It was well known among the ton and those who gossiped about them, that the Duke of Clairmont was not the type of man to cross. Although deliciously handsome —at least that’s what the rumor said— he had a reputation that boasted his arrogant nature and intolerance for women beyond their company in his bedroom —or their bedroom, for that matter. Carlotta’s cheeks heated with a blush at simply thinking those words. True, he could have his pick of any of the season’s Incomparables, but he wasn’t marriage minded. At least not yet. His hair was as dark as sin with eyes that were the color of a summer sky. His tall and powerful frame exuded power and dominance, shrinking down all other men in the room. Of course, one could not always believe the gossip.
Especially when it said he had kept no fewer than a dozen mistresses at one time. Certainly, that was exaggerated. Nevertheless, the stories about the handsome duke abounded and grew to mammoth proportions. Which was why Carlotta had to summon all her courage to walk up the steps to his home.
The one question that remained quite a mystery was why the duke needed a governess at all. It was well known he was a confirmed bachelor. Could he have a brood of children born on the wrong side of the blanket? Carlotta highly doubted it. After all, based on the gossip, he didn’t seem like the doting father type. No, with his reputation, he’d toss the poor woman unfortunate enough to have gotten pregnant, into the streets. Yes, his soul was a black as his hair. Of course, having never seen the duke in person, Carlotta could only imagine how dark his hair really was.
She walked to the door and knocked, willing her racing heartbeat to slow its galloping pulse.
“Yes?” an aged butler inquired.
“Miss Carlotta Standhope. I’m here to interview for the governess position. I’m here on Mr. Burrows’ recommendation,” she spoke her practiced words.
“Yes. Wait a moment.” The butler left her on the doorstep but returned less than a minute later.
“Mrs. Pott will be conducting your interview in the parlor. If you’ll follow me.”
Carlotta tried not to appear too curious as she studied the bachelor lodgings of one of the most notorious rakes of the ton. Dark woods covered the walls and rich rugs softened the floors. It was pristine and clean yet dark and brooding all at once. As she glanced about, she decided it had to be from the lack of light. For it being daylight outside, it was quite dark inside.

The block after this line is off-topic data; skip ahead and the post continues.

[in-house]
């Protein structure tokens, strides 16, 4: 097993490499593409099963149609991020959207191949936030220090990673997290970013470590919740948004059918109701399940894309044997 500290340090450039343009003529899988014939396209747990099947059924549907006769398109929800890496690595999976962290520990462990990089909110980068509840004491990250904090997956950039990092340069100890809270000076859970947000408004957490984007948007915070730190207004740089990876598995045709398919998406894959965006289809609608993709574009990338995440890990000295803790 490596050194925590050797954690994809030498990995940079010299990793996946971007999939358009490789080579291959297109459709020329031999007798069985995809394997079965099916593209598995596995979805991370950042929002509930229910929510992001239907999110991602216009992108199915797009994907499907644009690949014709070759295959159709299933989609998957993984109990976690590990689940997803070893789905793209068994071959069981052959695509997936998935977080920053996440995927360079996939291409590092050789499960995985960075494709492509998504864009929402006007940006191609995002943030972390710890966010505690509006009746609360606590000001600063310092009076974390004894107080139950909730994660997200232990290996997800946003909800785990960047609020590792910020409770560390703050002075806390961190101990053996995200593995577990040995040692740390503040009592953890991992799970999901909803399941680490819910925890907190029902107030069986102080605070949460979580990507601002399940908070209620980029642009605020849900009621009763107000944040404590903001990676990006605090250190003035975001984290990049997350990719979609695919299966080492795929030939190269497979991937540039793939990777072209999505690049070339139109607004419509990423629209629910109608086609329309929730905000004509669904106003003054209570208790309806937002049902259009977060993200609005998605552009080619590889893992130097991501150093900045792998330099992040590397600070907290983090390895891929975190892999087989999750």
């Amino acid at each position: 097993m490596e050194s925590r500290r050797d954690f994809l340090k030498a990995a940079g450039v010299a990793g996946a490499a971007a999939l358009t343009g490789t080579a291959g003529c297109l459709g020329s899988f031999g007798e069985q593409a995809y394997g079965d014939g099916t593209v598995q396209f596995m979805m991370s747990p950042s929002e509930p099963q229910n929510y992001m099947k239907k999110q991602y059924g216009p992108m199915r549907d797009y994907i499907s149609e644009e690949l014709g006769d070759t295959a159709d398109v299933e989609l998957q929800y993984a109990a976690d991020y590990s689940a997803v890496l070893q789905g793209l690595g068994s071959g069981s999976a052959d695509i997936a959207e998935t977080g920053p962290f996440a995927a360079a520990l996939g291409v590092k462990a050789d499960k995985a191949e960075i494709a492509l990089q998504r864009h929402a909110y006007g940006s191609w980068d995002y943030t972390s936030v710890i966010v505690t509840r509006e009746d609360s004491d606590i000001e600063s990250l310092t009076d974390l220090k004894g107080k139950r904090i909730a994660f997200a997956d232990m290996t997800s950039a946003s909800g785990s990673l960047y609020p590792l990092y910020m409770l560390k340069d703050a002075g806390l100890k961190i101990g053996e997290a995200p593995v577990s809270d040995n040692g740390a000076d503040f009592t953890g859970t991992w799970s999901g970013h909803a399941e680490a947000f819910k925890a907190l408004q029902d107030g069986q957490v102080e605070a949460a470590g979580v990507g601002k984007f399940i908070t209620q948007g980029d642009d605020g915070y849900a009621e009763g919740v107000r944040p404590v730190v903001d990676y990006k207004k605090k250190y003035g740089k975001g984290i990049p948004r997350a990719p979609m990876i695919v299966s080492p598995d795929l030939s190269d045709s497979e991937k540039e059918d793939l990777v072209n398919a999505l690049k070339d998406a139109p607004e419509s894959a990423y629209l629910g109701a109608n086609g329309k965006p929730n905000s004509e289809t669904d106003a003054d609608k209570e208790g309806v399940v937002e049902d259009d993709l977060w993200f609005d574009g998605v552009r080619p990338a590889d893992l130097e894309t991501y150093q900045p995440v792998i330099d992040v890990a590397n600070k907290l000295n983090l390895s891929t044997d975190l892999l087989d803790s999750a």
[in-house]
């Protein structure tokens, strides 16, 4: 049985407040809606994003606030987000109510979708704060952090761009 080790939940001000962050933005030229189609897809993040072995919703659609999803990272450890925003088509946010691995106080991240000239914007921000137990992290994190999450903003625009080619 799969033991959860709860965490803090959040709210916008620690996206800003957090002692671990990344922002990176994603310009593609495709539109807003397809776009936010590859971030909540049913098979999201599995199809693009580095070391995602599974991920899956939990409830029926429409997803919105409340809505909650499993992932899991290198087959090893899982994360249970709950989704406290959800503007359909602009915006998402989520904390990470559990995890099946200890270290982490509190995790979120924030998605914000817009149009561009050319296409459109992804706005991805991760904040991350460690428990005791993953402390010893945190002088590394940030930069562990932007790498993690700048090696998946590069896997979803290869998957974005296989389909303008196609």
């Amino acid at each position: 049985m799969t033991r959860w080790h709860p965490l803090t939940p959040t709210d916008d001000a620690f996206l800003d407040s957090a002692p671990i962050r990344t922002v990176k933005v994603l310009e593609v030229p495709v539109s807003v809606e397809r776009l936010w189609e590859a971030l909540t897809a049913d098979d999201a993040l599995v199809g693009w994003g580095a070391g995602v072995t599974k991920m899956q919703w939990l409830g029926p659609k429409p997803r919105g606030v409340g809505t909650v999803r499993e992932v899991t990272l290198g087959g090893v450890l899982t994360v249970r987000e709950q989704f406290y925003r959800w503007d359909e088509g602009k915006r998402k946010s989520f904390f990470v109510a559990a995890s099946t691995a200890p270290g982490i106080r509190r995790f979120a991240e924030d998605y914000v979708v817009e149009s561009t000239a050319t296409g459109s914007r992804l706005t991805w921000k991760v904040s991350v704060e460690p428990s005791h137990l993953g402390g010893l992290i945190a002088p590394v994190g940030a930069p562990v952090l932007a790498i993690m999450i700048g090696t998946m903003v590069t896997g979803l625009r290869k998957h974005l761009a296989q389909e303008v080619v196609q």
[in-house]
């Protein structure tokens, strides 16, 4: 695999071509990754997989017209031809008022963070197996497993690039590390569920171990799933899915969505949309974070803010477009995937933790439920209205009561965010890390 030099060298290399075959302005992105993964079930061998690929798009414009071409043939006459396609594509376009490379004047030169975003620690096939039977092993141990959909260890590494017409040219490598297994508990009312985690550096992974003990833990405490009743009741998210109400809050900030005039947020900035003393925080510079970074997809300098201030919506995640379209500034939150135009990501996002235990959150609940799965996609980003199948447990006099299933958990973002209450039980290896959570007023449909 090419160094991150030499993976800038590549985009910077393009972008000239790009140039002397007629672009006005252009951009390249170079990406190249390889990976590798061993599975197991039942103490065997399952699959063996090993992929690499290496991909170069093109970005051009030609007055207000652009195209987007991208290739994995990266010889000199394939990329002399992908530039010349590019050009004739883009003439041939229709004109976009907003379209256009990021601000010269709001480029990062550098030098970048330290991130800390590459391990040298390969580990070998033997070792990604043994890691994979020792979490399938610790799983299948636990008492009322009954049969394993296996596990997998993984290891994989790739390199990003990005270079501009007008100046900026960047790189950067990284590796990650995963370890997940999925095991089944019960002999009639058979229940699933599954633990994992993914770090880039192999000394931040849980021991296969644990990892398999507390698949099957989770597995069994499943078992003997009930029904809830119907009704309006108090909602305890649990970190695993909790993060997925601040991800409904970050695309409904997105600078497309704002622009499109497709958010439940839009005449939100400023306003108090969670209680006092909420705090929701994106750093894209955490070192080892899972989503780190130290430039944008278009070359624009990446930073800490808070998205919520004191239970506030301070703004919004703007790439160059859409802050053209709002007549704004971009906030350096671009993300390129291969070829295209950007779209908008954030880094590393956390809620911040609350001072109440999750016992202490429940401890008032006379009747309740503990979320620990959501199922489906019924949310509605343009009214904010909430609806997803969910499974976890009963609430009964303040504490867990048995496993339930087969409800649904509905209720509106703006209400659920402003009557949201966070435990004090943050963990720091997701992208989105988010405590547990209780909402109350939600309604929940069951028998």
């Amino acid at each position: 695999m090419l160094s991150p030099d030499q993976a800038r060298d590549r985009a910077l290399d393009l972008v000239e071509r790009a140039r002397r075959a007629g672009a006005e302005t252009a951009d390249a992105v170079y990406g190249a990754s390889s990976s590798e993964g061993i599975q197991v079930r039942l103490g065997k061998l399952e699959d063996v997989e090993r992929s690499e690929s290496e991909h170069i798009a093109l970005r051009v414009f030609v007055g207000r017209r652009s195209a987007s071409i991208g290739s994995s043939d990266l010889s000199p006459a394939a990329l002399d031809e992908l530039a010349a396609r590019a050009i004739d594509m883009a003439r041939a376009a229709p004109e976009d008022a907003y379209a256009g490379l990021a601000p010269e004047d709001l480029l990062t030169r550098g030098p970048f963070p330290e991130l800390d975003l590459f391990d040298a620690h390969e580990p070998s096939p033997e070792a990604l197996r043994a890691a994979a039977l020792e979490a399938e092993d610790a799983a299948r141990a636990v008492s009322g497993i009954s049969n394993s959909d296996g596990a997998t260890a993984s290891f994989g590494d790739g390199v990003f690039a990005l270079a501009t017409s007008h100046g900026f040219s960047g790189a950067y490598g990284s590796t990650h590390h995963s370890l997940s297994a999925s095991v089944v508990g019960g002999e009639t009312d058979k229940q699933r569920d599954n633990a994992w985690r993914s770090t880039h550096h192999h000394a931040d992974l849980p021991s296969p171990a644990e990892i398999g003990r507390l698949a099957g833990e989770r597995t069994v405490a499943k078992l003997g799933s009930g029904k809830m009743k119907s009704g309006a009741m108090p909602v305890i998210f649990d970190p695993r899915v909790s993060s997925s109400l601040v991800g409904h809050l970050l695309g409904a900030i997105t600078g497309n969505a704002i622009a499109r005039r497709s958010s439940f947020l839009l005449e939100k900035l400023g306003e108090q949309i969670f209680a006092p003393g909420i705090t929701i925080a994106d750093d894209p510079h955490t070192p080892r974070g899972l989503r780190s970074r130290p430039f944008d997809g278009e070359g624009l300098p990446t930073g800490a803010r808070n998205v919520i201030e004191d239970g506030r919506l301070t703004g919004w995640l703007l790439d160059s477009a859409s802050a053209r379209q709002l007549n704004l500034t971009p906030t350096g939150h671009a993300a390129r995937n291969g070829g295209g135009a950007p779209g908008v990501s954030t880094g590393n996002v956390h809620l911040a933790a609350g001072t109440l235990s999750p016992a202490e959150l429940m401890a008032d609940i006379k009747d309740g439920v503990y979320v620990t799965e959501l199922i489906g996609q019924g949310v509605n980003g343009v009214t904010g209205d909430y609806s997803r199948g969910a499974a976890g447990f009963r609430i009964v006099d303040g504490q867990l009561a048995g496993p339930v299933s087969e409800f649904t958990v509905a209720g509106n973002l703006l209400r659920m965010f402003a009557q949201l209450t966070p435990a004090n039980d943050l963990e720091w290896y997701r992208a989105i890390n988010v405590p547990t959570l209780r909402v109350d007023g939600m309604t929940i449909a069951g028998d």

The butler opened a door that was already slightly ajar and waited for Carlotta to enter. As she did, a plump woman no younger than sixty years greeted her. She was cheery, her cheeks rosy and her smile warm. Carlotta felt a bit more at ease.
“I’m pleased to meet you, Miss Standhope. You come on excellent recommendation,” the woman greeted warmly.
“Where are my manners? Forgive me, darling. I’m Mrs. Pott, his grace’s housekeeper. You’ll have to excuse me. I’m not accustomed to interviewing governesses. Please, come and sit. Let’s have us a chat, shall we?” She gestured to a chair opposite her and Carlotta sat.
“Murray? Would you please have tea brought up?”
The butler nodded and disappeared.
“Now then, why don’t we begin with you telling a bit about yourself, Miss Standhope.”
“I’m nineteen this year, Mrs. Pott, and well versed in Latin, French as well as classic literature, mathematics and some of the more popular sciences. I studied under my own tutor until recent circumstances required me to seek my own employment.” Carlotta held her breath, hoping the words she’d rehearsed were neither too rushed nor divulged too much information on her current straits.
“I see. You’re quite the educated woman it seems.” Mrs. Pott nodded.
“Now then, have you experience in how to conduct ones-self in social situations? The duke has become the guardian of three young women, all in need of guidance not only in their formal education but also in other social graces.”
“Yes, I’m able to guide them in the various social situations they’ll likely encounter being associated with his grace,” Carlotta responded confidently.
“Lovely. His grace plans on moving the girls to his country estate in Bath. Do you have any connections that would prohibit your moving from London?”
“No.” Yet her heart pinched. Bath was awfully close to Garden Gate. What miserable torture to be so near one’s home yet so completely away at the same time!
“Delightful. Then, Miss Standhope, I’m extending the offer of employment to you, should you wish to accept. You seem very well suited for the position and with such a glowing recommendation, I’d be daft to not welcome you to his grace’s staff.”
“Thank you, Mrs. Pott. I humbly accept.” Carlotta barely resisted the urge to let out a huge sigh of relief. That had certainly been much easier than she had anticipated.
“Now then, that’s settled. We’ll have us a spot of tea and then I’ll take you to meet your charges. They are currently staying here, but will be traveling shortly. I’m assuming you’ll need to quit your current lodgings as well?”
“Yes, it shan’t take long.”
“No need to worry. I’ll have Murray task someone with fetching your belongings and ensuring your account is settled.”
“Oh, there’s not need, I can—”
“Of course there’s a need my dear. You’ll find that, being in the duke’s employ, while his reputation is less than above reproach, he is generous and kind to those he employs. I’m quite sure he’d be put out if I did any less for you, my dear.”
“Well, thank you.” Carlotta tried to be gracious but all she could think of was the sorry state of most of her clothing due to the muddy descent from the carriage. Hopefully, whoever collected her belongings wouldn’t look too closely.